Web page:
Adolescents need a booster of serogroup C meningococcal vaccine to protect them and maintain population control of the disease

Department of Paediatrics, University of Oxford, Level 2, Children's Hospital, Oxford OX3 9DU, UK
Archives of Disease in Childhood (Impact Factor: 2.9). 04/2013; 98(4):248-251. DOI: 10.1136/archdischild-2012-303103
Source: PubMed
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    • "The current World Health Organization program on immunization is estimated to prevent more than 2 million childhood deaths each year [53]. However, these vaccines also seem to have effects beyond the intended reduction of disease caused by the relevant pathogen. "
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    ABSTRACT: The success of the immune response is finely balanced between, on the one hand, the need to engage vigorously with, and clear, certain pathogens; and, on the other, the requirement to minimize immunopathology and autoimmunity. Distinct immune strategies to achieve this balance have evolved in females and males and also in infancy through to adulthood. Sex differences in outcome from a range of infectious diseases can be identified from as early as fetal life, such as in congenital cytomegalovirus infection. The impact of sex hormones on the T-helper 1/T-helper 2 cytokine balance has been proposed to explain the higher severity of most infectious diseases in males. In the minority where greater morbidity and mortality is observed in females, this is hypothesized to arise because of greater immunopathology and/or autoimmunity. However, a number of unexplained exceptions to this rule are described. Studies that have actually measured the sex differences in children in the immune responses to infectious diseases and that would further test these hypotheses, are relatively scarce.
    Full-text · Article · Jul 2014 · The Journal of Infectious Diseases
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    ABSTRACT: Recent data have shown that the immune protection evoked by vaccines given in the first years of life progressively weakens, and that this is associated with a higher than expected incidence of vaccine-preventable diseases in adolescents and young adults. Furthermore, the greater circulation of pathogens among adolescents and young adults leads to a high risk of infection in unvaccinated or not fully vaccinated younger children. These findings, together with the availability of vaccines specifically developed to prevent infections that typically occur during adolescence, have induced a number of experts to suggest radical changes in the immunisation schedules usually recommended by health authorities. The most important of these relate pertussis, meningococcal and human papillomavirus vaccines but, although they are based on unexceptionable scientific premises, the suggestions have been only slowly and partially received in most countries, even in those in which vaccination programmes are usually adequately implemented and monitored. Adolescence is a particular period of life characterised by changes in intellectual, moral, physical, emotional and psychological development. All of these can have a considerable impact on compliance with immunisation schedules because the approach to any preventive method no longer entirely depends on parents' and pediatricians' judgements as in the first years of life but is the consequence of a more complex process involving the adolescents' thoughts and opinions, their relationships with their parents, friends and physicians, and the information they receive from the mass media. Every effort should be made to overcome the barriers to adolescent immunisation, including those arising from the adolescents themselves.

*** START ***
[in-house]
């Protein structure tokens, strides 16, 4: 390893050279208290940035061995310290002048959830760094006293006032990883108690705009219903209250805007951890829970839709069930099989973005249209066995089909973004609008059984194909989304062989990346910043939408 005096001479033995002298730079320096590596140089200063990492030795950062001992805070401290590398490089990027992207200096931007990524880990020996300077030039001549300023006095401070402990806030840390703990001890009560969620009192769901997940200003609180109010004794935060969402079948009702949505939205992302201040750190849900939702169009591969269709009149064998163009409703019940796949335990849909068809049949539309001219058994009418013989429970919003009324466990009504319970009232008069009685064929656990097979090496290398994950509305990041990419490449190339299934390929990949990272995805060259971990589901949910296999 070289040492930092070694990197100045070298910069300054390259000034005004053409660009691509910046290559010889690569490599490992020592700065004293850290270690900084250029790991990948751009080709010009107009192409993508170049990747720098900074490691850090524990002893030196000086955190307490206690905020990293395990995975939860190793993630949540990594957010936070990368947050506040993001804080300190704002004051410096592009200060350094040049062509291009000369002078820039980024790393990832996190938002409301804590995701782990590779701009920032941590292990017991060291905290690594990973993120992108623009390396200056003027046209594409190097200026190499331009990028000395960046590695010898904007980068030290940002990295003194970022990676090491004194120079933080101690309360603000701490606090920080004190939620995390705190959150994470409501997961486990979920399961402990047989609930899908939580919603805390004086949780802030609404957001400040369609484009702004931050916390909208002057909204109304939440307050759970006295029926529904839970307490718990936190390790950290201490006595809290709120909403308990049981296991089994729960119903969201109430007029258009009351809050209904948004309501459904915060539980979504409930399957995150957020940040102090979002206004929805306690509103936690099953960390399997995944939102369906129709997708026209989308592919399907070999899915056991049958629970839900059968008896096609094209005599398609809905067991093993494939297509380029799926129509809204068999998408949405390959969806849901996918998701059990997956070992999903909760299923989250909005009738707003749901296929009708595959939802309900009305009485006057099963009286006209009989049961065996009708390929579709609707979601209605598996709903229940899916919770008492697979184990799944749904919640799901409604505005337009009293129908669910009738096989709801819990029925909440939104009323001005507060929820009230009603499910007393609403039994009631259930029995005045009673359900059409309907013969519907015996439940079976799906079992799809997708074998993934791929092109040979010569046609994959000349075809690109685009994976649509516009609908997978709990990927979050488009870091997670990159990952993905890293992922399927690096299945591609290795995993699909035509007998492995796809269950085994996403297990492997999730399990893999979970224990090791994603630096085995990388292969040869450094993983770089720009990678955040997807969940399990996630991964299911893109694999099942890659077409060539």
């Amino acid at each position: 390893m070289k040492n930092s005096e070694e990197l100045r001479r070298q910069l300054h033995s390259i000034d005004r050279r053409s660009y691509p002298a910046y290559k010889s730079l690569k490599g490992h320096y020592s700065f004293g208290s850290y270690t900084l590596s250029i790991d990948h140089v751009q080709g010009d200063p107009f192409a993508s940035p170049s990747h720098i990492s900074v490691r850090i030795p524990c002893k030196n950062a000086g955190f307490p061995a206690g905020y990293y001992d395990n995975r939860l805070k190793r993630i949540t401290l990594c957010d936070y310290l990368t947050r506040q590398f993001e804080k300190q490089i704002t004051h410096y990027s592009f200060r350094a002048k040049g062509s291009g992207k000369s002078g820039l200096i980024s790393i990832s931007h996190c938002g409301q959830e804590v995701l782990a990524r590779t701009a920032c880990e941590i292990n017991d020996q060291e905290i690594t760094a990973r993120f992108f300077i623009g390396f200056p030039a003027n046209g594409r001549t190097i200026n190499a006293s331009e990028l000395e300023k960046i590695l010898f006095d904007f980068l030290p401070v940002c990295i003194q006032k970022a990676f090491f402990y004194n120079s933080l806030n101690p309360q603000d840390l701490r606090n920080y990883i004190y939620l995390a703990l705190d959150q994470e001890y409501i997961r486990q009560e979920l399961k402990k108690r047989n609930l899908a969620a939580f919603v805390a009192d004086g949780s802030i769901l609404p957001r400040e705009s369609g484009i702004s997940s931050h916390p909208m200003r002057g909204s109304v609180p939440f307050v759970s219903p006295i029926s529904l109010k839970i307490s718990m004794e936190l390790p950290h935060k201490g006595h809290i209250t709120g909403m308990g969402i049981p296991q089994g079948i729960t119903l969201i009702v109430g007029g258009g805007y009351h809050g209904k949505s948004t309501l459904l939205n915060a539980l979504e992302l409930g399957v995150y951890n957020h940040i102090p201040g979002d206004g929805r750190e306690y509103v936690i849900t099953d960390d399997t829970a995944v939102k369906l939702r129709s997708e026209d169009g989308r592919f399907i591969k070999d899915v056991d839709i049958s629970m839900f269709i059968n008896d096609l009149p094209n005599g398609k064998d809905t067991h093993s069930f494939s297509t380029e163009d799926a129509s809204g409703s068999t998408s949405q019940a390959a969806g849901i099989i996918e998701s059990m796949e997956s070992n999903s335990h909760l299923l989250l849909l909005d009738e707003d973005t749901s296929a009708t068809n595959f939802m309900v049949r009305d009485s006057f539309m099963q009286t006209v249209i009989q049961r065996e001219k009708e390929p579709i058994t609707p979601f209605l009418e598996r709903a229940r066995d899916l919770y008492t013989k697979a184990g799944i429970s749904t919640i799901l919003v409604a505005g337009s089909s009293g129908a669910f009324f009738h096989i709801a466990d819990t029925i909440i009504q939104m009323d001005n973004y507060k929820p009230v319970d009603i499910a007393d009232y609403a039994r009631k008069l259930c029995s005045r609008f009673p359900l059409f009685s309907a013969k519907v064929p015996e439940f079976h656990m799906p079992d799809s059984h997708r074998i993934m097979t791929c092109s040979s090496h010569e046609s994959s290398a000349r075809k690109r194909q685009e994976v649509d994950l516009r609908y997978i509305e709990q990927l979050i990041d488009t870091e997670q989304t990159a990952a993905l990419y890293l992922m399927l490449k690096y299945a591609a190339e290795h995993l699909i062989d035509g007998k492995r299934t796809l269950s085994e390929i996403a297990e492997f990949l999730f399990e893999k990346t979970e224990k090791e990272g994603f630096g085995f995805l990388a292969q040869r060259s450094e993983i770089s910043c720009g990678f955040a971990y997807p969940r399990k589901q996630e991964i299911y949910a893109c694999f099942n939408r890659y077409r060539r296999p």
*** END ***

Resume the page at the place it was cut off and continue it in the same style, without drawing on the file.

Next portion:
No preview · Article · Sep 2013 · Vaccine
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    ABSTRACT: The European licensure of 4CMenB, the first vaccine licensed to prevent non-epidemic meningococcal B (MenB) disease, marked an important milestone in the fight against meningococcal disease. However, the potential introduction of 4CMenB into the routine infant schedule is complicated by a number of factors. The recent decline in the number of cases of invasive MenB disease in the UK has important implications for cost effectiveness, though the unpredictable nature of meningococcal disease epidemiology (as evidenced by a recent outbreak in MenB disease at Princeton University) means that it is not clear whether this decline will be sustained. The variable waning of antibody levels against each of the four key vaccine components also complicates the assessment of the likely duration and breadth of protection. After considering these factors, the UK Joint Committee on Vaccination and Immunisation (JCVI) released an interim statement in July 2013 indicating that the introduction of 4CMenB to the routine infant schedule was unlikely to be cost effective but highlighted the need for further data on strain coverage and persistence of immunity. This brief editorial discusses the possible role that booster doses of 4CMenB may have in prolonging persistence of immunity.
    Preview · Article · Jan 2014 · Expert Review of Vaccines
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